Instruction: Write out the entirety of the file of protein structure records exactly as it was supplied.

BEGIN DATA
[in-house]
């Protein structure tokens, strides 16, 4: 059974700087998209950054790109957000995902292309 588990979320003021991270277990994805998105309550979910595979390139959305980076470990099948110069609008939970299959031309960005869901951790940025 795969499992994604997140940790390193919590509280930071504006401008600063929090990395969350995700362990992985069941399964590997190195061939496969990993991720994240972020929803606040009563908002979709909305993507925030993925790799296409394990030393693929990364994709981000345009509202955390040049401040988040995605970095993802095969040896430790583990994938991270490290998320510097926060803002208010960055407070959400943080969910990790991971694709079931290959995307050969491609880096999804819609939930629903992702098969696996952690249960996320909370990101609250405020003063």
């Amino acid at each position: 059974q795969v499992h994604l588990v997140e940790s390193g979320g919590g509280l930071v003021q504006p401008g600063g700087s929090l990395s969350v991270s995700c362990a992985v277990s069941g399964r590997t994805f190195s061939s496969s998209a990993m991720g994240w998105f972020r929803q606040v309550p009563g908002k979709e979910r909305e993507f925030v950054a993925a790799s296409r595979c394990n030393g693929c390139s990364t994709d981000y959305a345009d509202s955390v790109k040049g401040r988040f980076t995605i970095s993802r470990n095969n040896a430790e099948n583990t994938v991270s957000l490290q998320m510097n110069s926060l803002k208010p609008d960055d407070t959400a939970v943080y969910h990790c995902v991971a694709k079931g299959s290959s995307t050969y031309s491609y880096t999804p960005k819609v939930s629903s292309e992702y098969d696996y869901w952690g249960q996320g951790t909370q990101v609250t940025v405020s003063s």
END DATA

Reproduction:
[in-house]
């Protein structure tokens, strides 16, 4: 059974700087998209950054790109957000995902292309 588990979320003021991270277990994805998105309550979910595979390139959305980076470990099948110069609008939970299959031309960005869901951790940025 795969499992994604997140940790390193919590509280930071504006401008600063929090990395969350995700362990992985069941399964590997190195061939496969990993991720994240972020929803606040009563908002979709909305993507925030993925790799296409394990030393693929990364994709981000345009509202955390040049401040988040995605970095993802095969040896430790583990994938991270490290998320510097926060803002208010960055407070959400943080969910990790991971694709079931290959995307050969491609880096999804819609939930629903992702098969696996952690249960996320909370990101609250405020003063």
């Amino acid at each position: 059974q795969v499992h994604l588990v997140e940790s390193g979320g919590g509280l930071v003021q504006p401008g600063g700087s929090l990395s969350v991270s995700c362990a992985v277990s069941g399964r590997t994805f190195s061939s496969s998209a990993m991720g994240w998105f972020r929803q606040v309550p009563g908002k979709e979910r909305e993507f925030v950054a993925a790799s296409r595979c394990n030393g693929c390139s990364t994709d981000y959305a345009d509202s955390v790109k040049g401040r988040f980076t995605i970095s993802r470990n095969n040896a430790e099948n583990t994938v991270s957000l490290q998320m510097n110069s926060l803002k208010p609008d960055d407070t959400a939970v943080y969910h990790c995902v991971a694709k079931g299959s290959s995307t050969y031309s491609y880096t999804p960005k819609v939930s629903s292309e992702y098969d696996y869901w952690g249960q996320g951790t909370q990101v609250t940025v405020s003063s």